Here's how to find the needles in haystack

It's not too late to think of how innovative software tools hinder communication rather
than improve it.

Take the flood of information being published electronically in Adobe Systems' Acrobat
format. Sometimes this is just a waste of time, money and hard-drive capacity. Yes,
hypertext publishing can improve readability and content. It's wonderful, for example,
with a page full of complex charts and tiny print that you couldn't even distribute by fax
because of the resolution.

But is anything gained by publishing plain-text documents in Acrobat format?

The other day I downloaded a four-page newsletter that should have been an 8K ASCII
text file. It ballooned into a 28K Acrobat .PDF file, taking three times longer to
download and occupying three times as much storage room. I'm not worrying about the extra
20K in itself, but I download many, far larger files.

What did I, the ultimate user, gain for that extra file size? First, I had to make room
for Microsoft Windows 95--50M or so, plus Acrobat Reader, another 1.6M. I could have
downloaded and read the same text in ASCII on the most humble old MS-DOS PC.

In return for meeting the greatly increased requirements, I got a text document
formatted with a few underlines and a fancy looking title. I also got the ability to
search the text--something I could have done by importing the shorter ASCII file into any
word processor.

There's an easy way to magnify parts of a .PDF file, but this document had margins so
wide that the resulting image was either too small to read on a 14-inch monitor or so
large I had to scroll left to right to read a line. There was no intermediate
magnification to fit the actual text to the screen. In contrast, with plain ASCII text in
most word processors, you could do all that in a variety of font sizes.

Lastly, it proved almost impossible to print out the .PDF document on a PostScript
printer. Even when I tried to print one page at a time, Windows and the printer refused to
work together.

I can't figure out who benefited from this format besides the on-line service and phone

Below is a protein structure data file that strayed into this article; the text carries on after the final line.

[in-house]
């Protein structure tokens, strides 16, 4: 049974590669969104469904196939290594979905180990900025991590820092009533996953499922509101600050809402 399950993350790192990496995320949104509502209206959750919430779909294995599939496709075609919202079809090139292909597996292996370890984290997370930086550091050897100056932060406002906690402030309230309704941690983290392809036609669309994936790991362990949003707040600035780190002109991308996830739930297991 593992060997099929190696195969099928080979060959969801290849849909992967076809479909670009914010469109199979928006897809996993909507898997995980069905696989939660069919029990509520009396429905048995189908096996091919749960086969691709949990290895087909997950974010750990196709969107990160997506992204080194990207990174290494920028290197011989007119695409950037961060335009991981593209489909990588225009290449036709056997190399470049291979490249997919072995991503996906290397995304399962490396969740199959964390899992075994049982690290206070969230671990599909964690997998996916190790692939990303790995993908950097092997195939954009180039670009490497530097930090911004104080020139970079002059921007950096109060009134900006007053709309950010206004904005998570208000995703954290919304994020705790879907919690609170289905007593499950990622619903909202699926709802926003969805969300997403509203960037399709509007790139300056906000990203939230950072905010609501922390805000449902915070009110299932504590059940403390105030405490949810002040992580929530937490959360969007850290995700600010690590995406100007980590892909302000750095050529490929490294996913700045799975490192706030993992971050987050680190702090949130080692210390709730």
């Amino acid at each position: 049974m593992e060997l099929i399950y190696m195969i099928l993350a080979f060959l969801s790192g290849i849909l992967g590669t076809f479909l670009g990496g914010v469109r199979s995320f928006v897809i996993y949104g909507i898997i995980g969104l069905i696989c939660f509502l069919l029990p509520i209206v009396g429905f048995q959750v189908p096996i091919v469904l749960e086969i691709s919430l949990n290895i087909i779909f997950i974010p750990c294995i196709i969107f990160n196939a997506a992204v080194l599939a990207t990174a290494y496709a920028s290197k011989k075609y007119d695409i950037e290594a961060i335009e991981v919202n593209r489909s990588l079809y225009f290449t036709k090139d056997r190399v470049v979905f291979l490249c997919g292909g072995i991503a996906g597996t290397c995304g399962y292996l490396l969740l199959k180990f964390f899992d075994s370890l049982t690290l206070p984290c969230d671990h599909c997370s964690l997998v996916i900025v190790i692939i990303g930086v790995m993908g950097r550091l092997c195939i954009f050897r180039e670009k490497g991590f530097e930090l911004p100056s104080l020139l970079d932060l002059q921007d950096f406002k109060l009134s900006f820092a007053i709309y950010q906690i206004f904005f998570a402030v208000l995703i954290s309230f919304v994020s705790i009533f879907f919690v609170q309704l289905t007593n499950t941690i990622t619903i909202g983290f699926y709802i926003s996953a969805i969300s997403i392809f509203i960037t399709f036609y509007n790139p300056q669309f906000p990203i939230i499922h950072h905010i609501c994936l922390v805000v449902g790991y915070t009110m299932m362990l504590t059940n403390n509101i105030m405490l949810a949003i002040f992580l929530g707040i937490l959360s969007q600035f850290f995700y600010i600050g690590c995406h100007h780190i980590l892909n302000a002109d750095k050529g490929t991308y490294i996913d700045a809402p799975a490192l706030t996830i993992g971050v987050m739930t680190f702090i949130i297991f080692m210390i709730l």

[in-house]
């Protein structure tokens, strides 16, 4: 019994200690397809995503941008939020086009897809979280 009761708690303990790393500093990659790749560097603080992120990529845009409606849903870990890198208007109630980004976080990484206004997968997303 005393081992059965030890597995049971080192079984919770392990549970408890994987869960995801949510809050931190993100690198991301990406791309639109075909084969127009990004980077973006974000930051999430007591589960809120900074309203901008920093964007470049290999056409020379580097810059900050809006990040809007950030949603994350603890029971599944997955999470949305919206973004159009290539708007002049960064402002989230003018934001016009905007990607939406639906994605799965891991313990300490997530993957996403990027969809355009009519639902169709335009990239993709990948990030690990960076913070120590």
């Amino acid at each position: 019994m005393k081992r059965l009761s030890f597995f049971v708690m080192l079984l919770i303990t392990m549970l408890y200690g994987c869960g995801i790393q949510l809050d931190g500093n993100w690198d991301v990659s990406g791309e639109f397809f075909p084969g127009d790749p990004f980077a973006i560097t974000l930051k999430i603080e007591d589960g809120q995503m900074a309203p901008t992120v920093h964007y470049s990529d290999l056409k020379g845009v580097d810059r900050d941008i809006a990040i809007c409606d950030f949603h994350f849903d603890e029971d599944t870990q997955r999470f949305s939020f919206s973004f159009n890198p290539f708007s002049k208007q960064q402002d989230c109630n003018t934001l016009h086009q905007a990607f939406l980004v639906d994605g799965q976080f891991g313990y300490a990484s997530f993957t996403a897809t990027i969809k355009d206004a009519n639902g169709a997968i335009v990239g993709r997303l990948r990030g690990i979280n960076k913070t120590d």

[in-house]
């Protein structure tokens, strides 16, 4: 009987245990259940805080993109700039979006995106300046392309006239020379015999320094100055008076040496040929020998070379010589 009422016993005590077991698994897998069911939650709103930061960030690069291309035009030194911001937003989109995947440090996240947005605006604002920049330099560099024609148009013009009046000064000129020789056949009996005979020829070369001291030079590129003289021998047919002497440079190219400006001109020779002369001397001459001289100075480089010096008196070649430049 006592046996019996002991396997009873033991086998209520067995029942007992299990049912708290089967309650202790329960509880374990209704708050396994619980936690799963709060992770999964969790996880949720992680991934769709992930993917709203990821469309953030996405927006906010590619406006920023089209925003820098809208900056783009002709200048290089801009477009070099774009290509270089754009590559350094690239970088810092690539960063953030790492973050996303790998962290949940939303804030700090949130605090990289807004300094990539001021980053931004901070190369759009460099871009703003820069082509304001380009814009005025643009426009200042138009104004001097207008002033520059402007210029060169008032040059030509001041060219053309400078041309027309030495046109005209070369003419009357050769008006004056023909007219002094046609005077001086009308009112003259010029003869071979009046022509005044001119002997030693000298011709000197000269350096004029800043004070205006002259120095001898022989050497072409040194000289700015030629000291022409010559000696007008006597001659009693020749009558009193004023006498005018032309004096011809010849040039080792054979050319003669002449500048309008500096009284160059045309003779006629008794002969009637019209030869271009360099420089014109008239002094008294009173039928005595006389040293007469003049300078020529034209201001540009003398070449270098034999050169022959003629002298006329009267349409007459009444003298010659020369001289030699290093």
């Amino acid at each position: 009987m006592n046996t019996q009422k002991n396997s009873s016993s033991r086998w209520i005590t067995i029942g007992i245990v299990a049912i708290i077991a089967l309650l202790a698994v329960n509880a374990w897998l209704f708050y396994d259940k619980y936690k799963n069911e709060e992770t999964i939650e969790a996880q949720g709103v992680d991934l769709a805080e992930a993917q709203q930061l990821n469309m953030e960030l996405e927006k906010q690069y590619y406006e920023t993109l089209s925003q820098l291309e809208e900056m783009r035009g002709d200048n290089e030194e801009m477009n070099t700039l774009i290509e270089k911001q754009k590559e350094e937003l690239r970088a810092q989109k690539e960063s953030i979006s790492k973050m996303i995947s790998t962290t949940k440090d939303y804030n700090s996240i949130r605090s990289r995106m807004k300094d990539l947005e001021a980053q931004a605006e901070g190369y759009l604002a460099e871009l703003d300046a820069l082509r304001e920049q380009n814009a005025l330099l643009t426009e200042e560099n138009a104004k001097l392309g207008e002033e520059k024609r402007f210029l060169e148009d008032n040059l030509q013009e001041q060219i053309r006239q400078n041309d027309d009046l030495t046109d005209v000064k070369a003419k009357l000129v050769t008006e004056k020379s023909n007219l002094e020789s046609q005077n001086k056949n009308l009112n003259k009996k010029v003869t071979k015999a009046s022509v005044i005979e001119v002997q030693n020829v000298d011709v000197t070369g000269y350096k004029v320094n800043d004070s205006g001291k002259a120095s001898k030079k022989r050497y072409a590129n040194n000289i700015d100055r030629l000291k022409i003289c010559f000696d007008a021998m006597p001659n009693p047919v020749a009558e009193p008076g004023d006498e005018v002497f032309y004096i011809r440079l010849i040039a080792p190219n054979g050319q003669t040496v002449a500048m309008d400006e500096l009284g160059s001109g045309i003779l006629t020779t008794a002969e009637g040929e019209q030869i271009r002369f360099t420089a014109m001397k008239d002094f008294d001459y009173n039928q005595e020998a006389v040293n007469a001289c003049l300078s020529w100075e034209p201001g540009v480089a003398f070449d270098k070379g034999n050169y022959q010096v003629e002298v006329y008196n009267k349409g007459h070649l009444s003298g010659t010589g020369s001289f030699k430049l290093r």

company that charged three times the connect fees. I certainly didn't benefit from having
a file that was as difficult to print as it was to read on screen. The newsletter
publisher gained nothing, because I won't pay for and download another such newsletter in
such an inconvenient format.

Fancy electronic publishing does have its uses for complex documents or hypertext
links, but sometimes it's a waste of bandwidth, time and money. The same is true of the
many Web pages that seem intended, like most television programs, to occupy as much time
and provide as little real information as possible--while trying to conceal the vacuum
with lots of bells and whistles.

Thousands of excellent Web pages are packed with information and useful links.
Unfortunately, tens of thousands more take too long to load and leave us disappointed.

The government is beginning to develop ways to provide more of its information to the
public. When your agency ponders formats, please don't forget that fancy electronic
publishing of simple text documents detracts significantly from their usefulness and takes
an inordinate amount of time and money.

This not an attack on electronic publishing or Web page creation software. Both fill an
important need. But it is a reminder to those in charge who disseminate agency information
that sometimes less is more.

John McCormick, a free-lance writer and computer consultant, has been working with
computers since the early 1960s. He welcomes mail from readers. Write to him care of
Government Computer News, 8601 Georgia Ave., Suite 300, Silver Spring, Md. 20910.

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